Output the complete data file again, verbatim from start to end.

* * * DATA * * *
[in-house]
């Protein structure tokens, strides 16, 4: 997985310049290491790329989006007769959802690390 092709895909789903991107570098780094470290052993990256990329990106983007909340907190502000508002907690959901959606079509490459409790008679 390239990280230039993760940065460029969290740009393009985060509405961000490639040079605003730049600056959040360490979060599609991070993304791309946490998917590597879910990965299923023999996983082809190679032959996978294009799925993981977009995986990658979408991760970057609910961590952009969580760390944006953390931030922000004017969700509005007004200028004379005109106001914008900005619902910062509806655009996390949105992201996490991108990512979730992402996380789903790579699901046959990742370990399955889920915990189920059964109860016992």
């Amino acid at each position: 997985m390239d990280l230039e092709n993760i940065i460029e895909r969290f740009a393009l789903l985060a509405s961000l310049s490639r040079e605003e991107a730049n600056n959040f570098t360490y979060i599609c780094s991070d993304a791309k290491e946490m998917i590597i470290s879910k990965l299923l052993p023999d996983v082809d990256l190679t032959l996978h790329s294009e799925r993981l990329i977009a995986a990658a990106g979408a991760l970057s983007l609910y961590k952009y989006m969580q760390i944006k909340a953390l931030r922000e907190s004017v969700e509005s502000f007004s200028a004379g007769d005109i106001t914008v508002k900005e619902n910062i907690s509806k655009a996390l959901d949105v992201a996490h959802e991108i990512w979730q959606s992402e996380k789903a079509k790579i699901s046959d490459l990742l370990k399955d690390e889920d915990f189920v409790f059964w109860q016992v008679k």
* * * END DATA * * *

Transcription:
[in-house]
């Protein structure tokens, strides 16, 4: 997985310049290491790329989006007769959802690390 092709895909789903991107570098780094470290052993990256990329990106983007909340907190502000508002907690959901959606079509490459409790008679 390239990280230039993760940065460029969290740009393009985060509405961000490639040079605003730049600056959040360490979060599609991070993304791309946490998917590597879910990965299923023999996983082809190679032959996978294009799925993981977009995986990658979408991760970057609910961590952009969580760390944006953390931030922000004017969700509005007004200028004379005109106001914008900005619902910062509806655009996390949105992201996490991108990512979730992402996380789903790579699901046959990742370990399955889920915990189920059964109860016992």
């Amino acid at each position: 997985m390239d990280l230039e092709n993760i940065i460029e895909r969290f740009a393009l789903l985060a509405s961000l310049s490639r040079e605003e991107a730049n600056n959040f570098t360490y979060i599609c780094s991070d993304a791309k290491e946490m998917i590597i470290s879910k990965l299923l052993p023999d996983v082809d990256l190679t032959l996978h790329s294009e799925r993981l990329i977009a995986a990658a990106g979408a991760l970057s983007l609910y961590k952009y989006m969580q760390i944006k909340a953390l931030r922000e907190s004017v969700e509005s502000f007004s200028a004379g007769d005109i106001t914008v508002k900005e619902n910062i907690s509806k655009a996390l959901d949105v992201a996490h959802e991108i990512w979730q959606s992402e996380k789903a079509k790579i699901s046959d490459l990742l370990k399955d690390e889920d915990f189920v409790f059964w109860q016992v008679k």